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Categories create order, and keep things in perspective. However, there are certain false generalizations which lead many to confusion and pain. Defining love simply as an emotion is one of these such errors.

We live on our emotions, and are driven by the impulses we feel. Anger, pain, affection, and other feelings seem to function as our instincts. We can learn to control or suppress them, but they are always present.

Love has never been something as fickle as a passing feeling. If you truly love someone, you are driven to sacrifice for this person, sometimes at your own loss, and do many things which go against your instinctive emotions. Sometimes, love must endure pain and hatred to complete itself. There is no object of jealousy or grief beyond itself. Love is, at once, the ultimate realization and subsequent death of all emotions. It strives to unite our humanity with something higher.

We tell ourselves we are less than what we are in an effort to become satisfied with mere emotions. And we do fool ourselves, trading one emotion with another until we grow too tired of temporal satisfaction. Love is satisfied with itself, though.

Emotions are only the beginning.

This is one of the central theses that M. Scott Peck puts forth in his best-selling pop psychology book The Road Less Traveled first published in 1978. He expertly disentangles the concept of true human love from the more primal physical love using a variety of case studies from his actual practice. The reasoning extends from the simple premise that loving someone means wishing the best for them, not simply fulfilling one's own needs.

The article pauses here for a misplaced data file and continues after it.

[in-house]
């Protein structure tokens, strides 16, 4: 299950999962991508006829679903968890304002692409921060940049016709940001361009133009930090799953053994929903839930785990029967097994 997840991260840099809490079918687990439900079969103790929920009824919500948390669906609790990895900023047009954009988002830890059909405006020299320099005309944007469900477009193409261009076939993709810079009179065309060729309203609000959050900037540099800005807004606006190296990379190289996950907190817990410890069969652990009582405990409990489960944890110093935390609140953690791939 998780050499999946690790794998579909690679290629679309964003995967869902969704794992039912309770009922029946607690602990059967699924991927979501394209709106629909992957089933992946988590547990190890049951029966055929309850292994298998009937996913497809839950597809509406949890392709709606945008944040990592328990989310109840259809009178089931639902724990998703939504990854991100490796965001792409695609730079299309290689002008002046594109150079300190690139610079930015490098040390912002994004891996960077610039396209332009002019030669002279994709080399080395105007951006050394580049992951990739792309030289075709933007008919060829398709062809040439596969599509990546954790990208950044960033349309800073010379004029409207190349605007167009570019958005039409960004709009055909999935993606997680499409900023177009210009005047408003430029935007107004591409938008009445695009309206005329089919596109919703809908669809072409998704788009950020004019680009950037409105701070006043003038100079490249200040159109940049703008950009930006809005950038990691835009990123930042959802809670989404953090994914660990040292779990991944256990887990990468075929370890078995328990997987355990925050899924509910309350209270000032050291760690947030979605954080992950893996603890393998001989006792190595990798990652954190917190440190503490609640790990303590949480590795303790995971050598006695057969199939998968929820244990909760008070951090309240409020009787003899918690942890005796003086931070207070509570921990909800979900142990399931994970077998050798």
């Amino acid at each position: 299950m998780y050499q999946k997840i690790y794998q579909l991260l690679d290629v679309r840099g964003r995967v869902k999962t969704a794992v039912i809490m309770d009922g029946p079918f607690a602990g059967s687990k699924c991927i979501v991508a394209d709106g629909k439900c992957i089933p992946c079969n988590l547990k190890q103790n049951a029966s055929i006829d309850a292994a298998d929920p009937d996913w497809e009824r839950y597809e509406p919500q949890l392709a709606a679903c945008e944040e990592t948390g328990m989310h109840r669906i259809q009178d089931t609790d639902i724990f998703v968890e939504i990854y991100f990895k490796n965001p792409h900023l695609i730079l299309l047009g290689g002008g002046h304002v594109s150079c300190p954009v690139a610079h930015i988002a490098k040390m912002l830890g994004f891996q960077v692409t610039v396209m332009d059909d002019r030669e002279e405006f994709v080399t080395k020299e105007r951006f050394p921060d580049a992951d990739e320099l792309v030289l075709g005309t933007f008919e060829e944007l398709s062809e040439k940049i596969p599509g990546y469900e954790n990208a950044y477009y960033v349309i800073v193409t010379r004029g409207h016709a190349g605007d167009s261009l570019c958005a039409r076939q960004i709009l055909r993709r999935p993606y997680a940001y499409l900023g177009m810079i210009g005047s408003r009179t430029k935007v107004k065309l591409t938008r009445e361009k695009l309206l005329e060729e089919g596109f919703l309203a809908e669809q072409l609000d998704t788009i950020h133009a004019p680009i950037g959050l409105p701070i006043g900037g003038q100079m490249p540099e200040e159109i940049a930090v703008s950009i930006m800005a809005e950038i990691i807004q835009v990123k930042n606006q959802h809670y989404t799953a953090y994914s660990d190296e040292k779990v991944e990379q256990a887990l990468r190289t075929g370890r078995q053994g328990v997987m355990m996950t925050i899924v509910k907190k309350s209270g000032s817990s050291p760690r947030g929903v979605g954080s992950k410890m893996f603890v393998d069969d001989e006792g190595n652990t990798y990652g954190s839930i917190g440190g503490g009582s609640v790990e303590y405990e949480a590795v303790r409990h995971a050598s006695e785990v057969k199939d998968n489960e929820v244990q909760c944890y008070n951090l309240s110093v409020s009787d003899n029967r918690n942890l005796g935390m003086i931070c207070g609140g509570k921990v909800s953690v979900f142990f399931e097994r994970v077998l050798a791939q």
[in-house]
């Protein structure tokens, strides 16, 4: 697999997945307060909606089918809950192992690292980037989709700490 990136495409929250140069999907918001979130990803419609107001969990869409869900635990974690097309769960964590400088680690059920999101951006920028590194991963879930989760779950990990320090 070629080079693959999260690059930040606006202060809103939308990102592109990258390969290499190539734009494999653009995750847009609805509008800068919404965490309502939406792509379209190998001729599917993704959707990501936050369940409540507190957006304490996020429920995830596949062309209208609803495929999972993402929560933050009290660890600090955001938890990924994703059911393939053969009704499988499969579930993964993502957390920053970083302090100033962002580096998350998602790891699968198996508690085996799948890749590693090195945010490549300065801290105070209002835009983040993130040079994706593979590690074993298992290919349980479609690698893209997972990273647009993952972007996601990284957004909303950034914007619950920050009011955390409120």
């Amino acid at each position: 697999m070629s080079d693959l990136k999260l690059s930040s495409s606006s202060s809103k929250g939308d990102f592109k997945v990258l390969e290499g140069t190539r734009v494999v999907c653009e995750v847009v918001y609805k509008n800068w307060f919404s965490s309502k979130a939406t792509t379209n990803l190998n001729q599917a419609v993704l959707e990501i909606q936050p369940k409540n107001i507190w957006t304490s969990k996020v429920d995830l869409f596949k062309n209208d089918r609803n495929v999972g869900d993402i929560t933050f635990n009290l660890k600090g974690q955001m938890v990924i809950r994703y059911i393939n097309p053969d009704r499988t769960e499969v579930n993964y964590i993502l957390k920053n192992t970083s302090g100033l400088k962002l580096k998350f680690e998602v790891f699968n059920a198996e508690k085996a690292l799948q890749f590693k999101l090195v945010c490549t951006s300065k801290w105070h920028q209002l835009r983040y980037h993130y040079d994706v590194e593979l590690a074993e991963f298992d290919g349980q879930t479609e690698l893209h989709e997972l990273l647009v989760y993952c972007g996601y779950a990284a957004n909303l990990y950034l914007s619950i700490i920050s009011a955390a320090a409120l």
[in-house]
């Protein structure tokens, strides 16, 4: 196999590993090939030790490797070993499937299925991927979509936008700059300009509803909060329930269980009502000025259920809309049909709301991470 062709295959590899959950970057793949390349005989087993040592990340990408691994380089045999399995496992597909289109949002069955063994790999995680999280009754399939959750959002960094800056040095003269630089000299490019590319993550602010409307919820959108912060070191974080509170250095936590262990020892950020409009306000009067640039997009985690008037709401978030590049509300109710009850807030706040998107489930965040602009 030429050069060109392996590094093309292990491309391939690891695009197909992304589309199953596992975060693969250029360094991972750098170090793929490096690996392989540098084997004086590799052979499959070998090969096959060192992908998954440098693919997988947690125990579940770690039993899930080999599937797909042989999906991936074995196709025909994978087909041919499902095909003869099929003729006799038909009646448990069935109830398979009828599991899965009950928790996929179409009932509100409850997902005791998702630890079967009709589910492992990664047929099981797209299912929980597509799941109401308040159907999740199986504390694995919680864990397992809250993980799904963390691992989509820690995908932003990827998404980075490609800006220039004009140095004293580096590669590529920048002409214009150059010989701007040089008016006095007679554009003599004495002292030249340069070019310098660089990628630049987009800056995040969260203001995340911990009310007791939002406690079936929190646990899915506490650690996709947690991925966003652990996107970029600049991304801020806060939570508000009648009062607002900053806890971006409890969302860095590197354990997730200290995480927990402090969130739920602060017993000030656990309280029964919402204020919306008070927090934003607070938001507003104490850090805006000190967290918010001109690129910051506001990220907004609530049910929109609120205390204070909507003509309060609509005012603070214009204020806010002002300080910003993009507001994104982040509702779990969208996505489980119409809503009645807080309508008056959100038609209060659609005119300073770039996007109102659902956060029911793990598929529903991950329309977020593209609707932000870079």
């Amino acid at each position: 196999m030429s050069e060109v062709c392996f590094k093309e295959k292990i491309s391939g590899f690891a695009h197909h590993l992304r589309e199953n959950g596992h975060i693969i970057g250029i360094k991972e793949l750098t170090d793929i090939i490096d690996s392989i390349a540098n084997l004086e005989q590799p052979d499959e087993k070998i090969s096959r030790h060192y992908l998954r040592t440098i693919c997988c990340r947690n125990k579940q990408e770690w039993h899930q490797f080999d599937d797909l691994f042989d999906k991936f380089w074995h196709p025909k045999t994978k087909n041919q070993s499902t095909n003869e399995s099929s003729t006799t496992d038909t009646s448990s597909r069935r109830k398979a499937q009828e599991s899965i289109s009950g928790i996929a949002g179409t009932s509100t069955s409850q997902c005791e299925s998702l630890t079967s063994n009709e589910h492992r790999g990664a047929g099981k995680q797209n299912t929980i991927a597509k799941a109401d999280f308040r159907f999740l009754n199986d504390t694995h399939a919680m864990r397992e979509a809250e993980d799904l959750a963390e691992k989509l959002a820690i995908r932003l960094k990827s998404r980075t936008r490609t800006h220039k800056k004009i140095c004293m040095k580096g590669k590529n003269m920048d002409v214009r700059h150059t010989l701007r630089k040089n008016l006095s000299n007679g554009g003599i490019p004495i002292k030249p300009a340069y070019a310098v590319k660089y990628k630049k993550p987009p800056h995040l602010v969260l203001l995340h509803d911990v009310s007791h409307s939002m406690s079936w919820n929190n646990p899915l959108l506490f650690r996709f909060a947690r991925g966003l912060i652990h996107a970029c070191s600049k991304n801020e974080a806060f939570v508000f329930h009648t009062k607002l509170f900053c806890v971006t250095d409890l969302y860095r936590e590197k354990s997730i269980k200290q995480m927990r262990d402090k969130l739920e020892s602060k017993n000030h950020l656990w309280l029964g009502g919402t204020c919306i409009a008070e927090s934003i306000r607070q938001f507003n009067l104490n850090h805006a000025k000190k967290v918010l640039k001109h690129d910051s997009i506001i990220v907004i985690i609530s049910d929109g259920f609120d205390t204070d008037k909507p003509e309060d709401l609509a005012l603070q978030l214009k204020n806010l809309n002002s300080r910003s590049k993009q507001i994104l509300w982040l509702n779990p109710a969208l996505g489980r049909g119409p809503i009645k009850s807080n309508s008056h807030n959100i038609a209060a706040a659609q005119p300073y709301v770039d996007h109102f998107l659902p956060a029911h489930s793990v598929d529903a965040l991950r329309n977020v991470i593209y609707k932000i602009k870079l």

Human love is something above and beyond the physical and emotional love of which we are all intuitively familiar. After all, animals may 'love' us for feeding them, just as we may 'love' them for companionship. But most would agree that there is a potentially greater element to human love; the love that stems from conscious reason and logic. Empathy provides us with a greater capacity for love. Awareness of another person's thoughts gives us the ability to take measured action on their behalf rather than slavish instinctual action.

True love is not blind service, but a strong commitment to the person's ongoing spiritual growth. As such, true human love is never a cut and dried issue. One's full experience and knowledge of the individual must always come to bear to best approximate what the result of any action might be. Romantic love is not a necessary part of the equation, in fact it may make love seem deceptively easy, but human love is a sustainable effort whereas romantic love is unpredictable and highly subjective.

M. Scott Peck's definition of love is attractive because it meshes well with the human experience. It acknowledges that love is not always easy, but that it can consistently produce good results. It is a useful definition, because it removes the consideration of instinct from a topic which has traditionally been mired in subjectivity. A very good read.

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